23 June 2020 · Behind the Cookbook
Thirty or so years ago, I wrote my first book about regional Italian cuisine. Valentina’s Italian Regional Cookery accompanied a BBC series of the same name, and it just roared up the bestseller charts.
The long-held concept of ‘Italian food’ was revealed to be a misnomer by that book and series. Italy’s cuisine is a hugely varied palette of flavours and techniques, made up of culinary traditions and customs preciously guarded by each region. While most people now understand the differences between the cuisine of one region and another, back then this really was a new point of view – and it was mine. It was a simple case of right place, right time!
My motivating passion regarding the understanding of these profound and irrefutable differences dates back to the mid-1980s. In an early development meeting in a fusty BBC boardroom, I was interrogated about what a series on Italian regional food should look and feel like by several grumpy men.
At the time, I was a very young mother living in rural bliss in Norfolk with my then-husband, the broadcaster Bob Harris, taking frequent trips home to Italy, and with five published books and two awards under my belt – but I was desperately out of my depth in that boardroom. And then someone sitting at the far end of that long table spoke out saying: “I don’t think there is any reason to make a series on Italian food; after all it’s so visually unappealing – dull really, as everything is red, just covered in tomato sauce.”
This felt so wrong and was so blatantly untrue that it became my tipping point. I went home and wrote a comprehensive treatment about how Italy’s regional food reflects so much about the history of Italy before the country was unified, and long before the introduction of the now-ubiquitous tomato from the New World in the 16th century. Somehow, I got the contract.
The stories and traditions behind Italy’s celebration of food have always kept me spellbound, and it was a huge privilege to explore these traditions in depth, travelling the length and breadth, and to every corner of the country, researching, filming and writing. Three years passed from the day the project became a reality to the day we began filming. During this time I was embargoed from doing other work while I wrote the book and had a second baby – my son Jamie is now a father himself. The book and the series were groundbreaking, exploring Italy’s culinary stories and traditions for an English-speaking audience.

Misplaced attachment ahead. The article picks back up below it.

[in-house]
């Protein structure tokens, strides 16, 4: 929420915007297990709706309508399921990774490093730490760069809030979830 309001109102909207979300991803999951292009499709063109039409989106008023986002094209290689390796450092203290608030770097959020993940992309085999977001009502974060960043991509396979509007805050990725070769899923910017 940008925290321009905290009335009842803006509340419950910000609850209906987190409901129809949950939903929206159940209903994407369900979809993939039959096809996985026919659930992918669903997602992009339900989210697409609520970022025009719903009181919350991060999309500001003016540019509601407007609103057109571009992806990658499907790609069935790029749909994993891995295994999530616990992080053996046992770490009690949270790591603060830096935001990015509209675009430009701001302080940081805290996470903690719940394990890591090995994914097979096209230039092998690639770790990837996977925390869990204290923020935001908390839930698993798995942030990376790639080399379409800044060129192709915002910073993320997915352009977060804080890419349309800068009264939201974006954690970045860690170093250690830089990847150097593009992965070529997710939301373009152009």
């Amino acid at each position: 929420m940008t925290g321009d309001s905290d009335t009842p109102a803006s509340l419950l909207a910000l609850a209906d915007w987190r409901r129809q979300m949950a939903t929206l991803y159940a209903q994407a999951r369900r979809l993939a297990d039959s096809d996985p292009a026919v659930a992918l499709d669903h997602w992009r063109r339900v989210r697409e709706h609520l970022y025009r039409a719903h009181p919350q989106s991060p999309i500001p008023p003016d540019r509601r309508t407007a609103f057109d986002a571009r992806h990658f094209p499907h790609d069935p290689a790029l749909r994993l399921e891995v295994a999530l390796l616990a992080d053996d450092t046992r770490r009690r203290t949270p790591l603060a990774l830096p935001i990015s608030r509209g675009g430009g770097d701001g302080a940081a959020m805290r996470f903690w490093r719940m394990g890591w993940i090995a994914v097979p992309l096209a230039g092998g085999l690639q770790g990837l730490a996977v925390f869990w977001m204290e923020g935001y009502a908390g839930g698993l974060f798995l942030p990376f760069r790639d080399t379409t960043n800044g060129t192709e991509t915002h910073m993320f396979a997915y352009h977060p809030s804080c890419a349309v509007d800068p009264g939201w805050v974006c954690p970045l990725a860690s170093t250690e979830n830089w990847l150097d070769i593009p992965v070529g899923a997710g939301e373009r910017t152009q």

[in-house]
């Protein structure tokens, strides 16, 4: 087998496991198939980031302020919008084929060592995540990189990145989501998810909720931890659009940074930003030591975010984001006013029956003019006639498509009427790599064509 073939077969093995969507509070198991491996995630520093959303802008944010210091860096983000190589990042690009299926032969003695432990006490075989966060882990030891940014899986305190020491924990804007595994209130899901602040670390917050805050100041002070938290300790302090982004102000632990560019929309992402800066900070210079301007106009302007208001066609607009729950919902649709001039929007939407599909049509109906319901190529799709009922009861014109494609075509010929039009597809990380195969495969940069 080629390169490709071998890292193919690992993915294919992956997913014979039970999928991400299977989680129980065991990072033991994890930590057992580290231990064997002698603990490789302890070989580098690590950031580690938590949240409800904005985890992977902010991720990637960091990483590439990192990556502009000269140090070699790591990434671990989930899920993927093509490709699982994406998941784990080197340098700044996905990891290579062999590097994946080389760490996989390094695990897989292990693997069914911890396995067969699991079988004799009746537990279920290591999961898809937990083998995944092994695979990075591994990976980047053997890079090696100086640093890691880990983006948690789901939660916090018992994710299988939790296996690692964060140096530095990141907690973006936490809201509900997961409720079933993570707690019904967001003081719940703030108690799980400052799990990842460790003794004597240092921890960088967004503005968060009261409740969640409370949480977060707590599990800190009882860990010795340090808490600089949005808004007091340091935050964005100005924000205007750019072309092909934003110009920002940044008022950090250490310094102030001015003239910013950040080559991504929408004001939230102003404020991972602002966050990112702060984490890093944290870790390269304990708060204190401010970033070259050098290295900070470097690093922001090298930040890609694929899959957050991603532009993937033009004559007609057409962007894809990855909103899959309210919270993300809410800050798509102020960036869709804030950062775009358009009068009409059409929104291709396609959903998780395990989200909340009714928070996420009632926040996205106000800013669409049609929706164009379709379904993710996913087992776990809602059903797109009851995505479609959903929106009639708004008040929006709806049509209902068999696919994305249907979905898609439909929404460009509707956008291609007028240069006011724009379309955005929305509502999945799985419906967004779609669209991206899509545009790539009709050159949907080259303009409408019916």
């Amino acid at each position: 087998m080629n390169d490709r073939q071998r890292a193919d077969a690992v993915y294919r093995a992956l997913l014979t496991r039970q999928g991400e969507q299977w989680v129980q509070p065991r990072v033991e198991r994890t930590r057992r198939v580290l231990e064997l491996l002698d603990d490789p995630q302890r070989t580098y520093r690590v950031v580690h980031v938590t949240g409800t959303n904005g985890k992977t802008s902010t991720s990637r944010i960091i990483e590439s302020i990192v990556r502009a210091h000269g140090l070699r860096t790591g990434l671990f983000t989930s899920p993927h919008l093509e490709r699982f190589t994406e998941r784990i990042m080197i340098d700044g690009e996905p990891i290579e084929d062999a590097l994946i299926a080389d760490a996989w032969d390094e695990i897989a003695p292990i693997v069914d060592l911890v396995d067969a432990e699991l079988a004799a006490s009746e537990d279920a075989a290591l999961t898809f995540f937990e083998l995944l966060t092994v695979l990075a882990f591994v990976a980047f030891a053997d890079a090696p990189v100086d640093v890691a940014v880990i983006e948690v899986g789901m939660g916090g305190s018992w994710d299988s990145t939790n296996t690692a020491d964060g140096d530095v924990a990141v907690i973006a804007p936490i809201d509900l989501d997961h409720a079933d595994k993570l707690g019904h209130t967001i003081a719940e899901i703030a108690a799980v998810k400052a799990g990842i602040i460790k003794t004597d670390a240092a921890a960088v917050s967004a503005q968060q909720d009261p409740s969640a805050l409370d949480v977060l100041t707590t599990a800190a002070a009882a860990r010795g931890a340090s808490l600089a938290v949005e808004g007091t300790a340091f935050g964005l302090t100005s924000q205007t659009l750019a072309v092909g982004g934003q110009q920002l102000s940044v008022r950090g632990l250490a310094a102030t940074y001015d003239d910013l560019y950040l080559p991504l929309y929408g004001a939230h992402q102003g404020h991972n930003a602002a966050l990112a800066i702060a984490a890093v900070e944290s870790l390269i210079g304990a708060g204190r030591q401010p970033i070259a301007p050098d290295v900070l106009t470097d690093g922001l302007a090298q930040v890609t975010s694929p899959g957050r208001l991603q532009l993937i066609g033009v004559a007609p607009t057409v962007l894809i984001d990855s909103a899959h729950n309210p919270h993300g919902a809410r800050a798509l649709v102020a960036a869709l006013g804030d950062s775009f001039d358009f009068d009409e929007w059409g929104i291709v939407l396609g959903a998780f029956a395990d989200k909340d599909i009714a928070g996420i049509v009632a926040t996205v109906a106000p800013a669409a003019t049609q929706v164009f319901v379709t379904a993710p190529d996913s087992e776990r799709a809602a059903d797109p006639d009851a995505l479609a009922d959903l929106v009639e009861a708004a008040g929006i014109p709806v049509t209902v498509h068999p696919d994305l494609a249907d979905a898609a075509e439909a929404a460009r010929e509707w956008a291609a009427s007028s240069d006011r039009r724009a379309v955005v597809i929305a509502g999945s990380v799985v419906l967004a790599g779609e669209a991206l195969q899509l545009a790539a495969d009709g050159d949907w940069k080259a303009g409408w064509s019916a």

Authentic, traditional dishes of Italy are wonderful to eat, but they’re also fascinating. You can learn so much about Italy’s regional geography, history, sociology, legends and habits by simply studying what’s on your plate.
I went on to write more on this subject, always seeking out the stories and snippets that enrich Italy’s authentic recipes, becoming a self-styled ambassadress for Italy’s culinary riches. Then about 15 years ago, I realised that I probably wasn’t going to be around long enough to cover everything that Italy has to tell us about her cuisine, and I was able to relax what had become a somewhat feverish research regime. Amazingly, the information has just gone on flowing – I continue to discover more about Italy’s rich culinary palette without really trying. As a food writer and chef it remains my prime interest.
In 2008 Joanna Lorenz of Anness Publishing offered me the chance to revisit the food and cooking of all 20 regions of Italy with what was initially a series of five books, each covering a specific area of the country. With the original BBC book out of print, and the TV series lost in some dusty archive, the time was exactly right to take on the project.
The book covers the regions, their rich history, diverse geography, their products and ancient recipes, and the local food festivals – the sagre – that celebrate these specialties and their place of origin, as only Italians really can.
I began with the place that most familiar to me: Tuscany, where I grew up. For the purposes of the series it was grouped with Umbria and the Marche. I was thrilled to be able to revisit and revamp all that I knew and to add lots of new discoveries as I worked my way around the country, book by book, region by region. I wanted this work to be significantly different from what I had written before, so I opted for a writing style that leans towards informative rather than lyrical.
But Italians tend to be so emotional about their food, proudly respectful of their traditional regional dishes and products – as much a part of their heritage and patrimony as the Sistine Chapel or Piazza San Marco – so it was almost impossible not to allow some of that emotion to seep through into the pages.